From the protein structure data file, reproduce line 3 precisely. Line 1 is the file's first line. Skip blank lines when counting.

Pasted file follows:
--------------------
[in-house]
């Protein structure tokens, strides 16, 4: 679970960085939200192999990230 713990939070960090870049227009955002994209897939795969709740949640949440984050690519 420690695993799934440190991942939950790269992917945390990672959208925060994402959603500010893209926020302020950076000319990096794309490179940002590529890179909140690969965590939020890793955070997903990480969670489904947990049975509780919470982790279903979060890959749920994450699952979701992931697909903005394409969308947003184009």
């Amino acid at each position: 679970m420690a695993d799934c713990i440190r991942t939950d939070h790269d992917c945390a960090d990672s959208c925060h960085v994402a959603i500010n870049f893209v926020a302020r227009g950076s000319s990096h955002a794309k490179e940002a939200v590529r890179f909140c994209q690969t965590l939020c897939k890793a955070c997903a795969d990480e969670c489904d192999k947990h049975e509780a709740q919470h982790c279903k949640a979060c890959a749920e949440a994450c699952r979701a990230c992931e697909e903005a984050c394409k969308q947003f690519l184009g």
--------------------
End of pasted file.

């Amino acid at each position: 679970m420690a695993d799934c713990i440190r991942t939950d939070h790269d992917c945390a960090d990672s959208c925060h960085v994402a959603i500010n870049f893209v926020a302020r227009g950076s000319s990096h955002a794309k490179e940002a939200v590529r890179f909140c994209q690969t965590l939020c897939k890793a955070c997903a795969d990480e969670c489904d192999k947990h049975e509780a709740q919470h982790c279903k949640a979060c890959a749920e949440a994450c699952r979701a990230c992931e697909e903005a984050c394409k969308q947003f690519l184009g």